The planned nuclear power plant in Wales is looking increasingly precarious
Update: Reports in the Japanese press claim Hitachi is set to suspend all work on Wylfa, its nuclear power project in Wales.
Japan’s prime minister Shinzo Abe is in London this week, and it seems likely in his meeting with Theresa May that the Japanese-backed nuclear power plant in Wales will come up.
The Wylfa project, to be built by Hitachi and its subsidiary Horizon, is one of a clutch of planned nuclear power stations which the UK government has heavily prioritised for security of power supply, and meeting the country’s climate obligations.
Late last year another of the 6 major projects, the proposed Moorside plant in Cumbria, was effectively abandoned after Toshiba pulled out. And another has come under fire as questions are raised about security issues flowing from the Chinese builders.
These developments effectively illustrate that UK nuclear power policy is heavily dependent on overseas developers. What is less understood is that there are significant shifts underway in Japan which strongly suggest Hitachi’s projects may too be at risk.
‘Nuclear export superpower’
The most advanced of Horizon’s nuclear plans is a large power station to be built at Wylfa on Anglesey, North Wales.
In fact, with the collapse of Moorside, the Wylfa plant is the only nuclear project that could realistically be built before 2030, in addition to the plant already under construction at Hinkley Point in Somerset.
Japan, however, is reconsidering its nuclear export strategy. Because it keeps going wrong.
Until recently it had 3 companies interested in building nuclear power stations abroad: Toshiba, Mitsubishi and Hitachi.
These companies have experience building nuclear stations at home but since the Fukushima disaster in 2011, they have had to look elsewhere. Seeking to help these giants of Japanese industry to maintain their businesses, Prime Minister Abe reportedly wanted to turn Japan into a “nuclear export superpower”.
Toshiba pulled out of Moorside last year because it had run up huge losses in building 2 nuclear plants in USA. One, the Summer project in South Carolina, was abandoned altogether despite it being nearly half-built. Toshiba has pulled out not just of Moorside, but of building new nuclear power stations altogether.
Meanwhile, another of Japan’s nuclear groups, Mitsubishi Heavy Industries (MHI), has also been struggling to get its international project off-the-ground. It had one nuclear power station in the offing, at Sinop in Turkey, following an agreement years ago between the two countries’ prime ministers. However it seems clear that MHI is preparing to leave the project amid its “ballooning costs”. This is the only nuclear power station project MHI had an interest in.
The last of the companies involved in Japan’s nuclear export push is Hitachi. It has one active overseas nuclear project in UK at Wylfa, North Wales, and one more speculatively planned at Oldbury in Gloucestershire.
Hitachi, however, are reportedly be thinking of scrapping the project as its costs and risks become unmanageable. Hitachi could be looking at Toshiba’s near-bankruptcy and thinking ‘let’s not go there’. According to their chairman the project was in “an extremely severe situation” as it struggled to attract investors, even though UK government may have promised as much as two thirds of the build cost.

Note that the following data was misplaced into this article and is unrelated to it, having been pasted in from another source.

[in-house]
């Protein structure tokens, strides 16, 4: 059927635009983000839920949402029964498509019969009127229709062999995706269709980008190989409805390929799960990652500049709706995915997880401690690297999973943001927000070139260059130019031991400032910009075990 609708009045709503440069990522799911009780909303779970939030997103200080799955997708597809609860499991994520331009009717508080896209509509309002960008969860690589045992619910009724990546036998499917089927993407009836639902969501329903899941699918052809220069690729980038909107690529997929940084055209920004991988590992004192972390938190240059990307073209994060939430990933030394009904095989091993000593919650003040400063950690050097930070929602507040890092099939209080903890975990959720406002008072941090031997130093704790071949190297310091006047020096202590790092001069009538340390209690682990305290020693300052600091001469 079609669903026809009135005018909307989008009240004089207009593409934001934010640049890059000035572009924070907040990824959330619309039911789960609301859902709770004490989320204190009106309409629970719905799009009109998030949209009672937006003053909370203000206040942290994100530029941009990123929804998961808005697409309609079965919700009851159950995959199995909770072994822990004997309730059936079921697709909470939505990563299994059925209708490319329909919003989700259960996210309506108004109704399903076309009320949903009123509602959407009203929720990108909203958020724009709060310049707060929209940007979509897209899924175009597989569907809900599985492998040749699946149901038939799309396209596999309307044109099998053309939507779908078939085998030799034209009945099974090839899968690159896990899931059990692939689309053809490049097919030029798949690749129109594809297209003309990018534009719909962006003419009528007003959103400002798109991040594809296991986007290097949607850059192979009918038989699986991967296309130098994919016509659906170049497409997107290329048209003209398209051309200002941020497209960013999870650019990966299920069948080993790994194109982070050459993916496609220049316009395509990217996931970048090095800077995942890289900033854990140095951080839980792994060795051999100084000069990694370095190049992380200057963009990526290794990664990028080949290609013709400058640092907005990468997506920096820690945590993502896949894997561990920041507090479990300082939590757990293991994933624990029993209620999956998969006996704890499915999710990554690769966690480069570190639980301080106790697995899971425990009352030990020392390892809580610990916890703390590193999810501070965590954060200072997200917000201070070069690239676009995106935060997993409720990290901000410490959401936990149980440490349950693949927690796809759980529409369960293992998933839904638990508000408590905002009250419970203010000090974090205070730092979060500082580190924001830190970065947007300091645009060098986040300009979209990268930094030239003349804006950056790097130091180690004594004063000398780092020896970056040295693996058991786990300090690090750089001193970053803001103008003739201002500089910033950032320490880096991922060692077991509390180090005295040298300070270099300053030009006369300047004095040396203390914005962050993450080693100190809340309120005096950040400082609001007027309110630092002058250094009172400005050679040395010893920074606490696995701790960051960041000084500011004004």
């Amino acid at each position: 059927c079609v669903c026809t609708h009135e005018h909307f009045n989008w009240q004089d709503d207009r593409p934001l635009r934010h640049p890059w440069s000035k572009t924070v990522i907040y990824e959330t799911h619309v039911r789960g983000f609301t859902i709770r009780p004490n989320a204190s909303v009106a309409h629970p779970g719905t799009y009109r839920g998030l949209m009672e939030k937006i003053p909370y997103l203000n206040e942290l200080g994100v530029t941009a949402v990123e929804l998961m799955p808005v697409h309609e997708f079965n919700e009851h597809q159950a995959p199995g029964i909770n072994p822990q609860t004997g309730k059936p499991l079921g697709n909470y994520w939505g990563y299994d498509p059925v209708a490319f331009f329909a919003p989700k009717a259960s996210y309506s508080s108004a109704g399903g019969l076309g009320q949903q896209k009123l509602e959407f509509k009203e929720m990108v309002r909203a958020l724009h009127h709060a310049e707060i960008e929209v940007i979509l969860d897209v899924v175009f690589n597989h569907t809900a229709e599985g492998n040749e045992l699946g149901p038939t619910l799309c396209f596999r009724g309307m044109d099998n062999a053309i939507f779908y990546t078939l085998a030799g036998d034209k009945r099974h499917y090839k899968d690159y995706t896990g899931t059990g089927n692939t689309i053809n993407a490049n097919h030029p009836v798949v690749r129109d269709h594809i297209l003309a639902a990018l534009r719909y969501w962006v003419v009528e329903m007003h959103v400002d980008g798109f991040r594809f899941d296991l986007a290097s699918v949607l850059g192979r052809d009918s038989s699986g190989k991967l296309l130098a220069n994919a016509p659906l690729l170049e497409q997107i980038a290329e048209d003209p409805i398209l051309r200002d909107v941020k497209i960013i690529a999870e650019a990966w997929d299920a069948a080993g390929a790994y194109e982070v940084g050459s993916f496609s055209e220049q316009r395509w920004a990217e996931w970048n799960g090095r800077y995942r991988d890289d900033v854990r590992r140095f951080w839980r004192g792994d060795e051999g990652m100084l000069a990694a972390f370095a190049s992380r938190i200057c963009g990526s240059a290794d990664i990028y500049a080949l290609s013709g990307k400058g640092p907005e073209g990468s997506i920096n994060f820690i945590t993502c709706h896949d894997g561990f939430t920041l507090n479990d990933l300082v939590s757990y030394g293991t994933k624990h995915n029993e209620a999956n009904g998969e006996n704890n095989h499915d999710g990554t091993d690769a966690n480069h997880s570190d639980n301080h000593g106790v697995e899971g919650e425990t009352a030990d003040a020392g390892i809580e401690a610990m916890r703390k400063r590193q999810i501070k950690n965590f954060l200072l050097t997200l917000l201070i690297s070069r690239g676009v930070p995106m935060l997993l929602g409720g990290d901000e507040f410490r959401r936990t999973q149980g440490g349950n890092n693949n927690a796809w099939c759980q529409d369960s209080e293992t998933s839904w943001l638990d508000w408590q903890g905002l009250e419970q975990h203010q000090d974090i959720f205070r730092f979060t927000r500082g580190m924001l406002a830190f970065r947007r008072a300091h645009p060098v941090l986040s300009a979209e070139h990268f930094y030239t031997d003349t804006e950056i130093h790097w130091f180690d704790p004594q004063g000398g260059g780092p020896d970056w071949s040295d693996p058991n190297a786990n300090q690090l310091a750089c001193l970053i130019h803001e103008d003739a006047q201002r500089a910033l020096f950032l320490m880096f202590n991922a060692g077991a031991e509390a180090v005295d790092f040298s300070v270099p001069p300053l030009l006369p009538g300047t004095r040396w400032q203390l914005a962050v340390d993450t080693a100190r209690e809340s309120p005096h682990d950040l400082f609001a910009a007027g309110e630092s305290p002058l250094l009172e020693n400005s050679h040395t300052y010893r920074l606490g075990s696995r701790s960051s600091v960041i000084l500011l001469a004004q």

Despite this already generous largesse (on behalf of UK taxpayers, not offered to any other energy projects) Hitachi are intending to come back to UK government and ask for more. It looks like no assessment of the risks by a private funder come back looking good, and the only way nuclear plants can be built is with government stepping into very risky projects that require taxpayers to shoulder the risk.
The aversion from private investors may not only be because of the rising costs, but also that the operating performance of the proposed reactor is pretty poor (albeit partly due to earthquakes). Notably Hitachi continues to be happy to spend many billions of pounds on power grid investments, but not its own nuclear reactor, which it wants UK taxpayers to fund.
Unsurprisingly this tale is making many in Japan have second thoughts.
Major Japanese newspapers have opposed their own taxpayers lending support to the Wylfa project, even though a home-grown company would be getting the benefits. And during the Xmas break, Japan’s third largest newspaper called for the nuclear export strategy to be abandoned. Another paper attacks the ‘bottomless swamp’ of nuclear funding in UK and remarks upon how few countries seem to be following the UK-style nuclear-focused policy.
Reportedly Japanese government has asked its development banks to fund the ‘nuclear export strategy’, and Wylfa in particular, but they don’t want to. It is quite difficult to see how Hitachi can manage the risks of this project without some home support, and support in Japan is ebbing away.
Few other countries will be stepping into the UK’s nuclear hole. The South Korean company KEPCO – that once might have taken over the Moorside project – is also finding exporting nuclear power tough to export, as ‘shoddy’ construction in a nuclear plant in United Arab Emirates, with attendant delays and extra costs, is showing.
For the UK, which has made a heavy bet on new nuclear to cover for retiring plants and make up a significant share of its decarbonisation targets, news from the other side of the world makes that bet look a dodgy one.
Japan’s nuclear rethink could derail UK energy plans